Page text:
Cader has received generous compensation increases over the past two years. His pay packet increased 9.5 percent in 2020, rising 7.9 percent the year before, according to the public sector salary disclosure. Cader’s salary as the director of finance and corporate resources in 2017 was $131,789, and by 2020, under the same job title, it was $176,755. He earned the third-highest salary at Peel CAS in 2020. 

Provincial investigators found several examples of poor financial management within the organization. The organization’s training expenses are double those of other comparable children’s aid societies in Ontario. Investigators say they found a number of instances where training costs had been claimed and recorded with “no record of what the actual costs related to”. Peel CAS spends three times as much on publicity as its sister organizations. 

“The ministry expects that agencies that receive government money spend it for the purpose it was intended, in the best interest of taxpayers and consistent with the current fiscal environment,” a provincial spokesperson previously told The Pointer.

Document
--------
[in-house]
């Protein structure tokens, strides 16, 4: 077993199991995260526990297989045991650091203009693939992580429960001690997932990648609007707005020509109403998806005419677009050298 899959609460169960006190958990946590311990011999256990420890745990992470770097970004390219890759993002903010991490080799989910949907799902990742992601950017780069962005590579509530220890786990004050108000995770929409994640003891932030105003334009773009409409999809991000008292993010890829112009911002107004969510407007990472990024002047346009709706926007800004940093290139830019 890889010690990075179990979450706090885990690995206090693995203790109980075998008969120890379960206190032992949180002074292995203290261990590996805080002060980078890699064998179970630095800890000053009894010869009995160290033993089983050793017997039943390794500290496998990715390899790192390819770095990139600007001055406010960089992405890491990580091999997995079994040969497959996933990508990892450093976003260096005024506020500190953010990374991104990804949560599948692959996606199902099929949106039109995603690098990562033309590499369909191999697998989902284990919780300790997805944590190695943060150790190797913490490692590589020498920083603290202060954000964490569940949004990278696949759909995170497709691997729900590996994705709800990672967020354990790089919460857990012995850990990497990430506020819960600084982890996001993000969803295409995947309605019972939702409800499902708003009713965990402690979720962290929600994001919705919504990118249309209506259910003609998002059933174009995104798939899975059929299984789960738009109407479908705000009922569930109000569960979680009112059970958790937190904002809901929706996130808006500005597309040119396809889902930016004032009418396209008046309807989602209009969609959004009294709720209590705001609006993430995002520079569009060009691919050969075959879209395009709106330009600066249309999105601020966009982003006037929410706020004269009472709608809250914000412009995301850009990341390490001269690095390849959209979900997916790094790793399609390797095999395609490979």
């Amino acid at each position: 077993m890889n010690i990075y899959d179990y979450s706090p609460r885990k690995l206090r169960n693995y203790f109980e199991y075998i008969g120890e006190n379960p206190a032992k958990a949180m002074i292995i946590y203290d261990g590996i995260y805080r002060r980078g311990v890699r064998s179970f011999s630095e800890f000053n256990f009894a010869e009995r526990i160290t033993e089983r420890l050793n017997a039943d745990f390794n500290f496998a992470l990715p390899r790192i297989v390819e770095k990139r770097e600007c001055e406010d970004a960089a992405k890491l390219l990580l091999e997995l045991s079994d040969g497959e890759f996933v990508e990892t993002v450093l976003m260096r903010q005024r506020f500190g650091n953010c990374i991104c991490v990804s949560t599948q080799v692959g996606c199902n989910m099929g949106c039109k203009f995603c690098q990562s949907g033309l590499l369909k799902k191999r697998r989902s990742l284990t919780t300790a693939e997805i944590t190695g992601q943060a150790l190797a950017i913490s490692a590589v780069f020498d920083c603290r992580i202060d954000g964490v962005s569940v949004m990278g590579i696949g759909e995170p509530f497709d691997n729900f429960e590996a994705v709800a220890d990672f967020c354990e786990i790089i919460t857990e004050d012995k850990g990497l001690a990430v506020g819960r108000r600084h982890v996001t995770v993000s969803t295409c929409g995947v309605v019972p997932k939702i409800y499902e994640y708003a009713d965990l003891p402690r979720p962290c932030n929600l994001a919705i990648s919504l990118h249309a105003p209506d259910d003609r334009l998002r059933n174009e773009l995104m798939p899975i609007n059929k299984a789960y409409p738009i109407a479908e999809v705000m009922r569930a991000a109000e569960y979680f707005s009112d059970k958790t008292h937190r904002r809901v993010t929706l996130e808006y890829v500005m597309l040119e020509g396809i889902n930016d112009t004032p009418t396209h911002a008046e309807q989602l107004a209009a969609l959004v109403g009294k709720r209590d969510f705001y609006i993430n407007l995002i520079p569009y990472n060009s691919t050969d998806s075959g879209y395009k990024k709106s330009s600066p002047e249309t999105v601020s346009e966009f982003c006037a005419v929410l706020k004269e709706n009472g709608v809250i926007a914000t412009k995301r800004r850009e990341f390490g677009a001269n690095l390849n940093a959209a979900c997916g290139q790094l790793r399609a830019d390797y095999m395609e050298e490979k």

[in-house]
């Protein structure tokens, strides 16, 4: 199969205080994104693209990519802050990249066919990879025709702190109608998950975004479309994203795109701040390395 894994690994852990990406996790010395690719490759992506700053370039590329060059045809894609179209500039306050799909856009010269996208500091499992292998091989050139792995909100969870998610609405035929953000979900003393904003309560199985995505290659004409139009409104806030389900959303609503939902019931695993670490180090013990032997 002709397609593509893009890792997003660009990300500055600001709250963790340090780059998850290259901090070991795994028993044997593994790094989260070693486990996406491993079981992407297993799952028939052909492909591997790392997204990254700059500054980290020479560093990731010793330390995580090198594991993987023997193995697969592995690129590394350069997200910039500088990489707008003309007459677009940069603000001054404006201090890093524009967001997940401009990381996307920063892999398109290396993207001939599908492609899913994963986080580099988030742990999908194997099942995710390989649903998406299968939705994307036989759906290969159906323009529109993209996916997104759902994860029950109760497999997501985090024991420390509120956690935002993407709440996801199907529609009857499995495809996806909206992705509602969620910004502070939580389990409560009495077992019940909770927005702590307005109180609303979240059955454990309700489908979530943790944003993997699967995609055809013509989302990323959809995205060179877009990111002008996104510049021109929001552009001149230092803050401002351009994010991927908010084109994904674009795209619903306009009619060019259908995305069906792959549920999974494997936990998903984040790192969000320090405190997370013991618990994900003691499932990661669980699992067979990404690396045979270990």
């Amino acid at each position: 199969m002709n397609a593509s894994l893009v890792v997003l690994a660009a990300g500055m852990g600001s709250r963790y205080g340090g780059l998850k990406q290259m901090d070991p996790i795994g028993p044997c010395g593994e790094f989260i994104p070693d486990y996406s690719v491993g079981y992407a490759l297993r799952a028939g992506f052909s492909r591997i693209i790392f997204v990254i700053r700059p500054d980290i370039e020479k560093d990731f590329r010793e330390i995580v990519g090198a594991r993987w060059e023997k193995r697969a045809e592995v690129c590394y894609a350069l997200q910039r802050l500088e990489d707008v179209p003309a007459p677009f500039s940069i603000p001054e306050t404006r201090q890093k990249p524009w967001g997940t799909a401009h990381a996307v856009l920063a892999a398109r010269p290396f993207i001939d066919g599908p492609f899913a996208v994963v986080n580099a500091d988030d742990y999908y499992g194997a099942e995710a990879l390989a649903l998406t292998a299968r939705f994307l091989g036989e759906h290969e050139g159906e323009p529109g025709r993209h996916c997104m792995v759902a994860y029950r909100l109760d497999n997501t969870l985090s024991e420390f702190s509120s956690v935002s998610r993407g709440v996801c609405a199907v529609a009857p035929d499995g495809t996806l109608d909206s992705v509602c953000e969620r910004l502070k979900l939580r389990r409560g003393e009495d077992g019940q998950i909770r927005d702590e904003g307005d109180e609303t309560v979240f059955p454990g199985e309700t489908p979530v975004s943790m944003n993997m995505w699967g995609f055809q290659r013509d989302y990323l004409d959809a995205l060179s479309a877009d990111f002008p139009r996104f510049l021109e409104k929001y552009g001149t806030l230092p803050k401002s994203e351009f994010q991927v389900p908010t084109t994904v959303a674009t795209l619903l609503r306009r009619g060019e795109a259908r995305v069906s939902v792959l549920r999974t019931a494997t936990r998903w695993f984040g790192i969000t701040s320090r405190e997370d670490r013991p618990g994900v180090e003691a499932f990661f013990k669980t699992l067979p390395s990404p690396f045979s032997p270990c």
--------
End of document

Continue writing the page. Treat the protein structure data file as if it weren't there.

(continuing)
On March 1, The Pointer wrote an email to Vieira, justifying why information about Cader’s employment was in the public interest after he and Jackson both declined to share details. Two days later, an unsigned letter from the Peel CAS board of directors informed The Pointer’s leadership that the board would no longer be responding to questions from The Pointer. A similar communication was sent internally, telling staff that neither Peel CAS nor its union would communicate with The Pointer. 

The Pointer received copies of the internal communication from multiple sources. Soon after, the union’s president sent an internal memo clarifying that Peel CAS staff were free to speak to The Pointer.

Jackson and Vieira have never made a correction request regarding The Pointer’s reporting. Staff who began the effort to reform the troubled organization have continued to cooperate, in the hope evidenced-based reporting will put pressure on senior leadership while informing the public about the reality behind the scenes inside a crucial institution that serves some of the most vulnerable Peel residents.

 

Peel CAS is no longer responding to questions from The Pointer.

(Image from Isaac Callan/The Pointer)

 

A work plan recently approved by the Peel CAS board and the provincial government includes measures to bring stricter financial reporting.